With over 1500 doctors in 19 different specialities, DocsApp has become an essential app within India’s healthcare sector, and is approved by the Health Insurance Portability and Accountability Act 1996 (HIPPA). Patients can send pictures and send private messages and receive a swift response. With regards to payments, patients are able to pay through their mobile balance, making the process less time consuming and hassle free.
Introducing Dosis - the AI powered dosing platform
Cloud-based platform Dosis uses AI to help patients and clinicians tailor their medication plans. Shivrat Chhabra, CEO and co-founder, tells us how it works.
When and why was Dosis founded?
Divya, my co-founder and I founded Dosis in 2017 with the purpose of creating a personalised dosing platform. We see personalisation in so many aspects of our lives, but not in the amount of medication we receive. We came across some research at the University of Louisville that personalised the dosing of a class of drugs called ESAs that are used to treat chronic anaemia. We thought, if commercialised, this could greatly benefit the healthcare industry by introducing precision medicine to drug dosing.
The research also showed that by taking this personalised approach, less drugs were needed to achieve the same or better outcomes. That meant that patients were exposed to less medication, so there was a lower likelihood of side effects. It also meant that the cost of care was reduced.
What is the Strategic Anemia Advisor?
Dosis’s flagship product, Strategic Anemia Advisor (SAA), personalises the dosing of Erythropoiesis Stimulating Agents (ESAs). ESAs are a class of drugs used to treat chronic anaemia, a common complication of chronic kidney disease.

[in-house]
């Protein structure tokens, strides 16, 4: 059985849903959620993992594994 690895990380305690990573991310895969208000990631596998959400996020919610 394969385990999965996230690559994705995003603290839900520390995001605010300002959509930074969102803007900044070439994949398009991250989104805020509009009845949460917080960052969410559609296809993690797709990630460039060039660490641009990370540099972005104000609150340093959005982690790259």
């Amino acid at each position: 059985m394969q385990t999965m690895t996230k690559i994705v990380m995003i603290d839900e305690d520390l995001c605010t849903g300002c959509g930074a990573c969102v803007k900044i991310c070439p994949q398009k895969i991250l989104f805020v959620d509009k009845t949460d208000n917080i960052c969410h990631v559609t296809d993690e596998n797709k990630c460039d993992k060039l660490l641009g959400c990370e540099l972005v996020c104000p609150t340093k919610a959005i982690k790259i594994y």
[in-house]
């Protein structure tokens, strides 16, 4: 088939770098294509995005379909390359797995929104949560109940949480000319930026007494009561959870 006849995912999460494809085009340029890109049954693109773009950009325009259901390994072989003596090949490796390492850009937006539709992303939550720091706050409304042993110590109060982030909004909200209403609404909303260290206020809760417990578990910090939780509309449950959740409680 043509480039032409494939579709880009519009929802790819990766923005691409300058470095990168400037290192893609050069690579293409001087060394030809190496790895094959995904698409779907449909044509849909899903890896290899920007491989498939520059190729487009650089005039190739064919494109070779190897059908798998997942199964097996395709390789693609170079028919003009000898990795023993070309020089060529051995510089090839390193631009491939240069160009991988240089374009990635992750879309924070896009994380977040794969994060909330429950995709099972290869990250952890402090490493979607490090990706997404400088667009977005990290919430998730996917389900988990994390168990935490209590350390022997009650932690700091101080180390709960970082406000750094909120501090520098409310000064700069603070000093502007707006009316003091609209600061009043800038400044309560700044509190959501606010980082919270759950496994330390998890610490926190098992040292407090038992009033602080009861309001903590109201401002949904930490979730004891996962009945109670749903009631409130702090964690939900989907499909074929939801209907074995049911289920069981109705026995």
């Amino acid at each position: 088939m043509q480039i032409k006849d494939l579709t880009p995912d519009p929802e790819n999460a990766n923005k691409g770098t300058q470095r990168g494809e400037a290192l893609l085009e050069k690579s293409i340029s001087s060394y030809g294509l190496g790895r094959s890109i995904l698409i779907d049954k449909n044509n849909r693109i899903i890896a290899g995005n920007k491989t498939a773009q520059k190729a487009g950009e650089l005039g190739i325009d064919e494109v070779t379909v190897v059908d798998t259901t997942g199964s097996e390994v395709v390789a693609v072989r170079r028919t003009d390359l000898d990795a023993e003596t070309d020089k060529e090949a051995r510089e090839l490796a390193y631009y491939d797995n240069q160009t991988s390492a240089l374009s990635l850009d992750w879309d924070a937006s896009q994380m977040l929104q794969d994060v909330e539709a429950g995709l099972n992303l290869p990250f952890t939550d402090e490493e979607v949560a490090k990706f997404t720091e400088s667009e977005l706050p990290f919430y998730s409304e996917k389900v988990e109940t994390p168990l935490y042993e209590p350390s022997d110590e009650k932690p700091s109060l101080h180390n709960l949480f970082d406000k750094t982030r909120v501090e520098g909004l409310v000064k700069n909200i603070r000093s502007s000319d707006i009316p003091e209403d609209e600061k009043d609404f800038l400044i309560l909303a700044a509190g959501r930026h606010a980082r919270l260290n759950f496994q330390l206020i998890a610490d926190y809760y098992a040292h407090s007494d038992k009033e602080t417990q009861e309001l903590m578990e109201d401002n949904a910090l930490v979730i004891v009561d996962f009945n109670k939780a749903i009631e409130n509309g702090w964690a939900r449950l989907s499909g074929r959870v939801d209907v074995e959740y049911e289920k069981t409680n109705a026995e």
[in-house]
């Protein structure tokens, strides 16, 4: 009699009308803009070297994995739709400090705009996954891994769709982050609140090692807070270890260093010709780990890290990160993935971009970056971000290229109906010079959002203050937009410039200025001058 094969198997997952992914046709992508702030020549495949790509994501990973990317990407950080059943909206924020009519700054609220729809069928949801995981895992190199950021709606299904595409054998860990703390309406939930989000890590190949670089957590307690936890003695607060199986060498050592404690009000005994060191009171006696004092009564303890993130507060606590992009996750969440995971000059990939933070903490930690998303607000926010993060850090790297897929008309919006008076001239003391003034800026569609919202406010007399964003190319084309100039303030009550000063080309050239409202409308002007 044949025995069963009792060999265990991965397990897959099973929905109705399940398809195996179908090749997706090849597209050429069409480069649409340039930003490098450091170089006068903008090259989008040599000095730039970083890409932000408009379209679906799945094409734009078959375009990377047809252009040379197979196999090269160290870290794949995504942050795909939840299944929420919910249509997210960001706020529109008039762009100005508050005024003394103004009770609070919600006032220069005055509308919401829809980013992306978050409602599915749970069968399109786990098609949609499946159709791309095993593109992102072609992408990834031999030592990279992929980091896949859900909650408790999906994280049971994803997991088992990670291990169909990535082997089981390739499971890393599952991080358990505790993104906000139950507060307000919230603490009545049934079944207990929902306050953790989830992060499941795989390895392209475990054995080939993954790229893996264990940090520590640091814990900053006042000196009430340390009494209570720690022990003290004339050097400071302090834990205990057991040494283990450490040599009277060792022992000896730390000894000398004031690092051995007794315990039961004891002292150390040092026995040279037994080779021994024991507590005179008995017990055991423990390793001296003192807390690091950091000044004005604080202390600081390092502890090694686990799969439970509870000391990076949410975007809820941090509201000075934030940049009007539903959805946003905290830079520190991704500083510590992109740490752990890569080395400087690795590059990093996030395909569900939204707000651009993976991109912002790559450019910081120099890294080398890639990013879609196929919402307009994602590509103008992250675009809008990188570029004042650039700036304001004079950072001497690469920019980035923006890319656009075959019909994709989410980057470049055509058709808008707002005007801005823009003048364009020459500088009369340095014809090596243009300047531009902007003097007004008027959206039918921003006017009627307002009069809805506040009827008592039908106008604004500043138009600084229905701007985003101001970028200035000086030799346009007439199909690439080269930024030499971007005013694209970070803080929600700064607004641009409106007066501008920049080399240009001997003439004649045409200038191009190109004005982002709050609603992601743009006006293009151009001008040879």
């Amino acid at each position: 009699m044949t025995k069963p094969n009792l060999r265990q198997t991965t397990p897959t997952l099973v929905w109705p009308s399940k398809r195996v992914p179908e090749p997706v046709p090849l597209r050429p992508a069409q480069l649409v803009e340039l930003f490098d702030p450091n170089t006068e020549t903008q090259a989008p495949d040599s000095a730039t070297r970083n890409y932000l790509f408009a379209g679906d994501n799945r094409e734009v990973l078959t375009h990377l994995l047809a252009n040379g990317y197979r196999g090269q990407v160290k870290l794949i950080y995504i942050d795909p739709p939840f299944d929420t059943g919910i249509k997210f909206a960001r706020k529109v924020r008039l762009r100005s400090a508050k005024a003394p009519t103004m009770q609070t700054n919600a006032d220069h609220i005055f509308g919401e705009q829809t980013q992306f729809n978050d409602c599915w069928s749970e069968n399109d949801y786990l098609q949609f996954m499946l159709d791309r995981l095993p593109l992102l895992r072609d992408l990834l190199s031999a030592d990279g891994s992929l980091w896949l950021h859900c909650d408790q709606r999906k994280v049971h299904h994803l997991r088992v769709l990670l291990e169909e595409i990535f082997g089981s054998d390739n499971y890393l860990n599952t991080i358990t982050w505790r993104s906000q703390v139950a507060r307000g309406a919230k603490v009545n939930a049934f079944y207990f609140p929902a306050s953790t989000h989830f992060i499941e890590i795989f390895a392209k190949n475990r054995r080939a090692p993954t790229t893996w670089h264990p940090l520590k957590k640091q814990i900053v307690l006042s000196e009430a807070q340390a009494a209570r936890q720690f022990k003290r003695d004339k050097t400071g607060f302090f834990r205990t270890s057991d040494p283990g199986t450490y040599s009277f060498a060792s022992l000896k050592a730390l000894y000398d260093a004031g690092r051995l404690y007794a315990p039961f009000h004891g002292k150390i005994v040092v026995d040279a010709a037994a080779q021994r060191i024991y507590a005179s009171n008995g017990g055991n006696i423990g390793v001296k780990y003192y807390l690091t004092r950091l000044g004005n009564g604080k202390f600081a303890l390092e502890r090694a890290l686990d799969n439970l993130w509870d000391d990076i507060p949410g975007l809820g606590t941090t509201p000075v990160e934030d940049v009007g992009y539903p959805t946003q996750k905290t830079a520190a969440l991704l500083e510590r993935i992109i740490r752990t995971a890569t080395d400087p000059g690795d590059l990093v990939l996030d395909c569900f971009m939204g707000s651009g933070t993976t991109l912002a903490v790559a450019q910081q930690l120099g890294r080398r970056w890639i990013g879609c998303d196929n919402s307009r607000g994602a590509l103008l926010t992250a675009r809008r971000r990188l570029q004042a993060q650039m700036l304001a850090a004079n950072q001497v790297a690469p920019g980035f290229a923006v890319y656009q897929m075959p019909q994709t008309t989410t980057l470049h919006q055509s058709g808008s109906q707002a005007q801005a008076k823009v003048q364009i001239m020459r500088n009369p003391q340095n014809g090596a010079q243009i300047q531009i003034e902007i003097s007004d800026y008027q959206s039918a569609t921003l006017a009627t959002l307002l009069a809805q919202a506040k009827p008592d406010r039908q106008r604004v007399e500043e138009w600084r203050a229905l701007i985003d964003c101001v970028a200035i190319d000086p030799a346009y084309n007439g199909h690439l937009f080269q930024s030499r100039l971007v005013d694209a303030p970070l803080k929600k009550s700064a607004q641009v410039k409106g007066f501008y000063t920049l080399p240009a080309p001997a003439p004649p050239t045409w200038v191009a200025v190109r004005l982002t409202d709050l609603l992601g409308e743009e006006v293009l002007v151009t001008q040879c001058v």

SAA takes into account a patient’s previous ESA doses and lab levels, determines the patient’s unique response to the drug and outputs an ESA dose recommendation to keep the patient within a specified therapeutic target range. Healthcare providers use SAA as a clinical decision support tool.
What else is Dosis working on?
In the near term, we are working on releasing a personalised dosing module for IV iron, another drug that’s used in tandem with ESAs to treat chronic anaemia. We’re also working on personalising the dosing for the three drugs used to treat Mineral Bone Disorder. We’re very excited to expand our platform to these new drugs.
What are Dosis' strategic goals for the next 2-3 years?
We strongly believe that personalised dosing will be the standard of care within the next decade, and we’re honored to be a part of making that future a reality. In the next few years, we see Dosis entering partnerships with other companies that operate within value-based care environments, where tools like ours that help reduce cost while maintaining or improving outcomes are extremely useful.
What do you think AI's greatest benefits to healthcare are?
If designed well, AI in healthcare allows for a practical and usable way to deploy solutions that would not be feasible otherwise. For example, it’s possible for someone to manually solve the mathematical equations necessary to personalise drug dosing, but it is just not practical. AI in healthcare offers an exciting path forward for implementing solutions that for so long have appeared impractical or impossible.